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Garrett Hedlund on 'Billy Lynn' and not doing the social media thing

And the actor ("On the Road," "Friday Night Lights," "Tron: Legacy") has no idea why people keep casting him as Southern. (He's from Minnesota.)
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    Garrett Hedlund (right, next to Joe Alwyn) plays a sergeant whose troop is being h|Sony

Garrett Hedlund is a man of few words. He’s laconic, laidback, almost aloof, but with a strange sense of humor that comes out at random moments. That’s why one of many reasons it was tough, at first, for him to act in “Billy Lynn’s Long Halftime Walk,” the latest from Ang Lee. The film concerns a young soldier (played by Joe Alwyn) sifting through traumatic memories of the Iraq War while his troop is honored at a football game. Hedlund plays the hepped-up sergeant. For one thing, it requires the actor to speak a lot and at great speed. For another, Lee shot the film in a radical, revolutionary new technology called “high-frame rate”: a new kind of digital cinematography that makes everything look hyper-real.

Hedlund — of “On the Road,” "Tron: Legacy" and the original “Friday Night Lights” movie — talks to us about learning to act while not looking like he’s acting, boot camp and staying off social media. He also gave us a cigarette while we talked, which was our first time smoking with a famous person. So that was nice.

RELATED: Interview: Steve Martin talks about "Billy Lynn" and his serious side

It can be jarring, at least at first, to see a movie shot in high-frame rate. When you finally saw it, did it take a while for you to get used to it?
I did. My eyes adjusted throughout it. I also thought, at any point, if I took those glasses off, I would be like, ‘Whoa.’ I took them off during one scene, just to see what it looked like.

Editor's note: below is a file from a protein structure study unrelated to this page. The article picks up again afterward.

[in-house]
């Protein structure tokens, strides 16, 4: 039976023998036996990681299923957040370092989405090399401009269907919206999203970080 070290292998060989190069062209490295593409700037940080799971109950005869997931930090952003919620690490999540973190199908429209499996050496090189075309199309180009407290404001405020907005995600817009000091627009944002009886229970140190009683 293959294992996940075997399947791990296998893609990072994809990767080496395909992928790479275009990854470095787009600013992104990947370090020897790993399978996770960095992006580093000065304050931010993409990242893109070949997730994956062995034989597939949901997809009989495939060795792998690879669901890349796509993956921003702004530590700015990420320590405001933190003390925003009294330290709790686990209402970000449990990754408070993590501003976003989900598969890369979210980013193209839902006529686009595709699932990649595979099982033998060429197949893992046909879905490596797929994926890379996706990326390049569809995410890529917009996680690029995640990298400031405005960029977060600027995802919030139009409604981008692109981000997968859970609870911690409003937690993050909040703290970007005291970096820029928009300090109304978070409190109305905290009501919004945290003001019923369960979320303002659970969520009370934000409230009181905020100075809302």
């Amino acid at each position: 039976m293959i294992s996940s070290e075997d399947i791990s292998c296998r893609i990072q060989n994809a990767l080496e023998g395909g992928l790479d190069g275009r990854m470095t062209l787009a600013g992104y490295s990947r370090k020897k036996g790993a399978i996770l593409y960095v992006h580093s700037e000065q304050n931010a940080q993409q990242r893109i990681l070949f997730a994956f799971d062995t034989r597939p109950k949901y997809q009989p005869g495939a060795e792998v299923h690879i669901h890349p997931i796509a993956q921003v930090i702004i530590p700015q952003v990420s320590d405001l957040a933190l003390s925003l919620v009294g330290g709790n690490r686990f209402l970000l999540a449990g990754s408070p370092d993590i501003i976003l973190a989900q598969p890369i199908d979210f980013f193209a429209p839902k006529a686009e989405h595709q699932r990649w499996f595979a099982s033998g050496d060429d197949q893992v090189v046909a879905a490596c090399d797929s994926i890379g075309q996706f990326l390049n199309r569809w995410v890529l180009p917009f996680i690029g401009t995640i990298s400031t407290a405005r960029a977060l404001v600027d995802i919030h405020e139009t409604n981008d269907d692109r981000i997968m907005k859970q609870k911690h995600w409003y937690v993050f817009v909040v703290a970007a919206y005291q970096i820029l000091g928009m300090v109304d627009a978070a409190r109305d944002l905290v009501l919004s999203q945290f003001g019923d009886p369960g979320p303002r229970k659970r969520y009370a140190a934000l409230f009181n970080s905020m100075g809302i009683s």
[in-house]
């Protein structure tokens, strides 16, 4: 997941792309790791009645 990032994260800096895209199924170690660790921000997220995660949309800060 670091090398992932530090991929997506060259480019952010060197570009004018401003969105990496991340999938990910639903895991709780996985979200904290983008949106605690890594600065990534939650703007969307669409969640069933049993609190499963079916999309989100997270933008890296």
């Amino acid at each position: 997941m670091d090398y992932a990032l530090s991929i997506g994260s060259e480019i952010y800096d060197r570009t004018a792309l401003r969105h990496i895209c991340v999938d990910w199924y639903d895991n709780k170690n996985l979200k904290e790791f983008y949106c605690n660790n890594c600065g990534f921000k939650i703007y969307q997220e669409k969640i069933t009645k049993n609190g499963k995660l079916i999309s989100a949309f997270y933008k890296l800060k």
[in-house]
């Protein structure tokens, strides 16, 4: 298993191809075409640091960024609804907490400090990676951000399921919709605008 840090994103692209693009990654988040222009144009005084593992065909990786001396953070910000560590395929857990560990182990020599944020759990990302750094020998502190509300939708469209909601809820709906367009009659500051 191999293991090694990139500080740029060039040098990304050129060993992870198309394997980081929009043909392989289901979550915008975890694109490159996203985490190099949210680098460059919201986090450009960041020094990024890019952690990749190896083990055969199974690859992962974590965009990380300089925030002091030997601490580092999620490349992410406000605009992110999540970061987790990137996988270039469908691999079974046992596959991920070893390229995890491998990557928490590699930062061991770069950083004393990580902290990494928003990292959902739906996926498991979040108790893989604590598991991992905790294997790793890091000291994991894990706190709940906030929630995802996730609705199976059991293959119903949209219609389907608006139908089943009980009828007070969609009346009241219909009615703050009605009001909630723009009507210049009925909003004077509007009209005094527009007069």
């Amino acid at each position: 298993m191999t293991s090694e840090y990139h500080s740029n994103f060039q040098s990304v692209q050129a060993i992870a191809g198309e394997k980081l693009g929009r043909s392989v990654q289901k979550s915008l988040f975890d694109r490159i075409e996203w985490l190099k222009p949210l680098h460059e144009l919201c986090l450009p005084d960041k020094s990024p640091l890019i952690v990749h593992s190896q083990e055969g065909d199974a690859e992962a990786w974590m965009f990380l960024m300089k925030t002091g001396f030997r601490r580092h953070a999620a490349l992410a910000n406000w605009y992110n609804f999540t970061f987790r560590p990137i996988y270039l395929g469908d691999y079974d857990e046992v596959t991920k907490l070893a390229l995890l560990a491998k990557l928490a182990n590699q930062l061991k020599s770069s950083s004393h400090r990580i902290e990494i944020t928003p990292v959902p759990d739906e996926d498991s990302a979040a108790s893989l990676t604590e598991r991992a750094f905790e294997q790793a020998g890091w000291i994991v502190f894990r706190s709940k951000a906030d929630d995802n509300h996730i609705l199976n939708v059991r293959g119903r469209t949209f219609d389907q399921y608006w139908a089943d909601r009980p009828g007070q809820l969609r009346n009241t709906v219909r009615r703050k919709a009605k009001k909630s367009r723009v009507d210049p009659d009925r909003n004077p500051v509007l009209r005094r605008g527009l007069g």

It looks almost the same, just a little blurry.
Yep.

Did you find that the high-frame rate required you to change how you acted? If you’re really stylized with the high-frame rate, it can makes actors look fake.
Ang, when I first met with him, said, “If you to act, it’s going to look like you’re acting.” That was a little intimidating. Because I knew we had some big scenes. I was like, ‘Oh, I’m f—ed. The reason I was cast was because I’m an actor. Now he’s telling us not to act.’ But I guess it worked out. [Laughs]

Did you have any other concerns?
Other than that it was more about … Look, I’m not Southern; I just play a lot of Southern roles. [Laughs] It was about making me sound Southern and talking fast and f—ing getting the point across. That was it.

Why do you think you’re so often cast as Southern if you’re from Minnesota?
No f—ing clue.

Maybe people assume you’re Southern?
Ever since “Country Strong,” they’ve been like, “He’s a cowboy, I guess.”

You have to speak speak really fast, as you said. Was that difficult?
Yeah. [Laughs] There was a military supervisor that we had. He had a similar life to [his character]. He was a very fast talker — which I’m not. Ang said to me, soon as I met him, “This is your character.” I was like, ‘Alright.’

This would make a good double feature with “Inside Llewyn Davis,” in which you’re the opposite: You speak maybe two words.
[Big laugh] Yeah.

Tell me about the boot camp.
We’d do an eight-mile rock backpack run. They sprayed us with a firehose while we were upside down over a puddle. They made us do port side and bow side with f—in’ telephone poles. This [drill sergeant] would yell at me: “You that f—ing actor who was on ‘Friday Night Lights’?” I’d say, “Yes, sir.” He said, “I’ve worked too hard to become a ‘sir.’ You call me ‘Master Chief Hoffman.’” I’d say, “Yes, sir.” He’d say, “Do not call me ‘sir’!” [Laughs] Later I discovered he was the motherf—er who trained everyone on [“Friday Night Lights” film director] Peter Berg’s other films, on “Lone Survivor” and everything else. But yeah, for the first day it felt like s—.

Boot camp sounds rough for anyone, but I’m sure actors don’t take it particularly well.
They took everyone’s phones away from them. There was a group of guys that have big Twitter followers and stuff like that. They felt like they were missing their fans. I’ve never been on it. I thought it was funny that a group of guys would be missing their Twitter fans more than paying attention to the film we’re doing. But they broke them out of that.

It’s addictive. It’s a 24-7 job being on social media.
Turns out.

Follow Matt Prigge on Twitter @mattprigge

 

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